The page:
Judging Benedict XVI’s pontificate is a difficult thing to do, hardly possible on the day it has ended. The key question is: what criteria will be used to judge, and who will do the judging? With that in mind, I conclude this essay with two quotes, both from Mark Brumley, President of Ignatius Press, from whom I learned so much about John Paul II’s thought (when Mark was my professor in the late 1990s) and who has worked so tirelessly to bring the writings of Ratzinger/Benedict XVI to English-speaking readers throughout the world.

First, in a 2005 interview with ZENIT, Mark was asked, “What will Pope Benedict XVI bring of himself and his theological interests to the pontificate?” He replied:

Although Ratzinger the prefect is distinguishable from Ratzinger the theologian, we are blessed in Pope Benedict XVI with a theologian and pastor who has thought and prayed long and hard about Jesus Christ, the Church and her mission to the world.

He will, I believe, continue the twofold task of Vatican II — renewing the inner life of the Church and reinvigorating the Church’s mission in the world. He is committed to a renewal of biblical studies and a deepening of ordinary Catholics’ appreciation of and participation in the sacred liturgy.

He staunchly proclaims the universal call to holiness of Vatican II. He understands the importance of dialogue among Christians and dialogue with world religions and seekers, while he upholds the integrity of Catholic faith and insists on a renewed missionary drive to spread the gospel of Jesus Christ to the world.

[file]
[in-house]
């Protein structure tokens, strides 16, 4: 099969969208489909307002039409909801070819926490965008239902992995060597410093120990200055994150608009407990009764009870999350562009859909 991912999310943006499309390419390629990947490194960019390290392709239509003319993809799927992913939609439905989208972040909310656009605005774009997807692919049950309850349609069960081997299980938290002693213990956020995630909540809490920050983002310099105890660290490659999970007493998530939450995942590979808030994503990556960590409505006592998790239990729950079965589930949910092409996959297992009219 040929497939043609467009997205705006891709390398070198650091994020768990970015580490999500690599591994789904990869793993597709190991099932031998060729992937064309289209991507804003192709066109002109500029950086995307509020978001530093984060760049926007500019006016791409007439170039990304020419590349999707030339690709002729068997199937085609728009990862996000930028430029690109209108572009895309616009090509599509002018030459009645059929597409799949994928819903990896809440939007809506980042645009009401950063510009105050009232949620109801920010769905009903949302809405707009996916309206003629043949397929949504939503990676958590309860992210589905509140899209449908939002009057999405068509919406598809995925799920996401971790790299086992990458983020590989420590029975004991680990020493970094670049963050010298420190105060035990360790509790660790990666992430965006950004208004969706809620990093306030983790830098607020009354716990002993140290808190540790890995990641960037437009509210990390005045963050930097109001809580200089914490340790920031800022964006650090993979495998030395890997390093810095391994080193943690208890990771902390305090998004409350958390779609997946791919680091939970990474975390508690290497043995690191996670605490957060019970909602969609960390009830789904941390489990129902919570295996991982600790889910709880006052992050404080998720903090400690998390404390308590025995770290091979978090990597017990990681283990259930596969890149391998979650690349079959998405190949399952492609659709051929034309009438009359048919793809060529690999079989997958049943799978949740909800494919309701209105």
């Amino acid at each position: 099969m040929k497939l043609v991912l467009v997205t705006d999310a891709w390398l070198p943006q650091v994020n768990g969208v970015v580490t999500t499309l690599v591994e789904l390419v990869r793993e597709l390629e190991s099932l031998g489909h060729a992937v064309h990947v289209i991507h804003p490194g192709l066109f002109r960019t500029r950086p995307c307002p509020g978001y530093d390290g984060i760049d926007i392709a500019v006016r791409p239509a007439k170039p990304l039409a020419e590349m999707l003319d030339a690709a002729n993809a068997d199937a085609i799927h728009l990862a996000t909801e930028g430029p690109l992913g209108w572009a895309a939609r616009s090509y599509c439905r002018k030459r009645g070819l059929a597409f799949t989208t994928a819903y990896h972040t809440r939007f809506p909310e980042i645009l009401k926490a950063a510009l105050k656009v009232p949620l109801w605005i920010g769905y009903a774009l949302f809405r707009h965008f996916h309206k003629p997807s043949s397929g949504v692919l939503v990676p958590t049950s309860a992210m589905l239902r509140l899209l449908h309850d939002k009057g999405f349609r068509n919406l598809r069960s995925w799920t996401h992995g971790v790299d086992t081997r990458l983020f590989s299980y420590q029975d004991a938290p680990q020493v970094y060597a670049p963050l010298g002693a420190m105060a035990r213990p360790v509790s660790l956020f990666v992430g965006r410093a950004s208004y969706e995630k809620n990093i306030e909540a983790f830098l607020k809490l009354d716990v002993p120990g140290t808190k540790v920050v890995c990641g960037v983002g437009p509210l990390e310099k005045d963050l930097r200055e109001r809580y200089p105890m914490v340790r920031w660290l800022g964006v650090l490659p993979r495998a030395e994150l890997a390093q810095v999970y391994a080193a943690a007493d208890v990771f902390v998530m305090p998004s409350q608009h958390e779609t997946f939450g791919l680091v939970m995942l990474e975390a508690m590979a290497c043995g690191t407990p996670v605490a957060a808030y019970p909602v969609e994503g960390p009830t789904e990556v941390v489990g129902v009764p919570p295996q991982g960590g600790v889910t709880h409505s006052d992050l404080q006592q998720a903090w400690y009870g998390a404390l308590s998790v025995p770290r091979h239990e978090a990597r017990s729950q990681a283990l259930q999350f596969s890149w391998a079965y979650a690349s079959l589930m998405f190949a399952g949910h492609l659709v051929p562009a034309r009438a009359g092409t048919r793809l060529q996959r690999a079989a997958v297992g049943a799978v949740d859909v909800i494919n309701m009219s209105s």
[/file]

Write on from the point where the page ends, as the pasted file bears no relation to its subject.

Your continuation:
And he knows that in the areas of morality and social justice, the Christian message has not been tried and found wanting, as G.K. Chesterton noted, but has been found difficult and left untried. Furthermore, he sees the threat of radical relativism and many other “isms.”

And today, in a press release, Mark states:

Although Pope Benedict’s pontificate has been relatively short, he has accomplished a great deal amidst profound challenges, both within the Church and in the world. By stressing the “hermeneutic of reform” in contrast to the “hermeneutic of rupture,” he has shown the way forward in clarifying the relationship between the Second Vatican Council and the Church’s Tradition. He has presented clearly, forcefully, thoughtfully, and winsomely “the faith which was once for all delivered to the saints” (Jude 3), and he has strengthened the Church’s efforts to evangelize the world. He has sought to deepen the renewal of the Church’s worship and sacramental life by fostering a recovery of “the spirit of the liturgy.” He has appointed and elevated men to the episcopate who perceive the importance of an authentic understanding of the Second Vatican Council, in light of the Church’s Tradition and the “joy and hope, the grief and anguish” of our world (cf. Gaudium et Spes, no. 1).